Excessive rutting caused by vehicles, disturbance of a Native American archaeological site and placing poles too far from fence lines has occurred during construction of the Montana Alberta Tie Line, according to the state Department of Environmental Quality.
In a Nov. 22 letter to line developer Tonbridge Power Inc. CEO Johan van’t Hof, DEQ Director Richard Opper said the “initiation of construction of the MATL line has not gone well.”
Tonbridge, he wrote, already violated provisions of its certificate of compliance relating to excessive rutting and protection of cultural resources.
Opper writes that he has decided not to seek civil penalties at this time based, in part, on the fact that Tonbridge has responded to the issues the department raised.
“It is, however, very early in the process to have used up so much of your grace period,” Opper wrote van’t Hof.
In a Dec. 3 reply to the state, Tonbridge disagreed with how the DEQ characterized the project’s progress. The company also said the ruts that were made, while regrettable, didn’t rise to the level of permit violations. Additionally, it described the DEQ’s interpretation of where poles could be placed as “strict.”
However, van’t Hof said the company accepted responsibility for the errors. He also said Tonbridge has ordered reviews of procedures to address the concerns.
“We need a zero failure rate and we’re continuing to insist and strive toward that,” van’t Hof said in an interview.
Opper said the state’s weekly inspections of construction will continue because the problems were “beyond the normal glitches.”
Poles started going up in August between south of Cut Bank and the Canadian border as part of the $215 million line from Great Falls to Lethbridge. Issues with rutting and the archeological site occurred along this stretch. The line is scheduled for completion next year and is expected to spur the construction of wind farms.
Construction on the second phase of the project, from Cut Bank to Great Falls, hasn’t started. There are some concerns about pole placement along the southern stretch of the project.
In an interview Thursday, Opper said he was frustrated by the early errors but still supports the project.
“They are just on notice they are going to have to be very vigilant not to make those mistakes,” Opper said.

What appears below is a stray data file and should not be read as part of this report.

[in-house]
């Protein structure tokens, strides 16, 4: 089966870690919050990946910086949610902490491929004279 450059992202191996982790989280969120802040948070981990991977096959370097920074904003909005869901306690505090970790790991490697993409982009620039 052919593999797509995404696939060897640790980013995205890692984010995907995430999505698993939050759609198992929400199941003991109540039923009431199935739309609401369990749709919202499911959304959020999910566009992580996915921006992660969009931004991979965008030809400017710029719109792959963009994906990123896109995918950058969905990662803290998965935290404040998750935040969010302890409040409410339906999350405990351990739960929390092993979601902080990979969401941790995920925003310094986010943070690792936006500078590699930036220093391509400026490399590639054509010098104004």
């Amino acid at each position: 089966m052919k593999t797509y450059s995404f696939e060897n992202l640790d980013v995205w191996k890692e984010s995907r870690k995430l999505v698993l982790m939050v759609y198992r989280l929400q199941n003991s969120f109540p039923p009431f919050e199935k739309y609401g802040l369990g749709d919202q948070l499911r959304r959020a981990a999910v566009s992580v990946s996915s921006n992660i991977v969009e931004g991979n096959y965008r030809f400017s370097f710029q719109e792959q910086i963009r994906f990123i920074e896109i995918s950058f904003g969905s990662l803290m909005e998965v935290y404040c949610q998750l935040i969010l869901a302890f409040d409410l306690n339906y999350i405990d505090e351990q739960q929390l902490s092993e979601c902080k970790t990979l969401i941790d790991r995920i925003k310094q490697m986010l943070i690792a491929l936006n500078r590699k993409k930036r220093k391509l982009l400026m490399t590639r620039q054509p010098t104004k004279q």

According to the DEQ’s letter, a department official observed excessive rutting along the route of several poles during inspections in September and October. In one instance, a large crane was stuck so deep in wet soil that a backhoe was needed to extricate it, which disturbed a large area of ground.
The issue of wetland protection has dominated discussions between the DEQ and Tonbridge over the past few months, Opper noted. In light of that, he wrote that, “I would have expected you to ensure your construction crew avoided wet soils at all costs, regardless of whether they were officially designated as wetlands.”
The contractor has been told that more hardwood mats need to be put down during construction activities, van’t Hof said.
van’t Hof described the rutting as isolated and caused by higher than average rainfall. He also said the permit lacks a clear definition of “severe” rutting and disputed that the ruts constituted a permit violation.
In another instance, a DEQ inspector observed tire tracks over a rock in a teepee ring area at what’s known as the Fitzpatrick Lake Site. Additionally, tribal and cultural resource officials were not notified in advance of construction in the area, and the site was not listed in “alignment sheets,” state said.
The area had been marked with stakes, but Tonbridge officials said cattle knocked them over.
Tonbridge officials said the disturbance of the archaeological site was a “serious error.” van‘t Hof said that future sites will be reviewed again to ensure they are properly noted on the construction alignment sheets and stakes will be placed a week before construction to reduce the risk of them being knocked down.
In the final issue raised, the DEQ said landowners along the south end of the route said the company is negotiating easements that would place some poles inside field boundaries – in cropland – instead of along the boundaries outside of the cropland.
Opper said no violation had occurred in this area, but the DEQ put Tonbridge on notice that in most cases it would consider placement of poles well inside field boundaries as violations.
“I also think it contradicts your stated desire to be a good neighbor to the affected landowners,” Opper wrote.
van’t Hof said that poles are placed on the field boundaries where reasonable. But noted that isn’t always possible, citing the example of a wetland being located on a boundary.
The company has ordered a “pole-by-pole review” of a 95-mile stretch between Cut Bank and Great Falls in response to the concerns about pole placement, he said.
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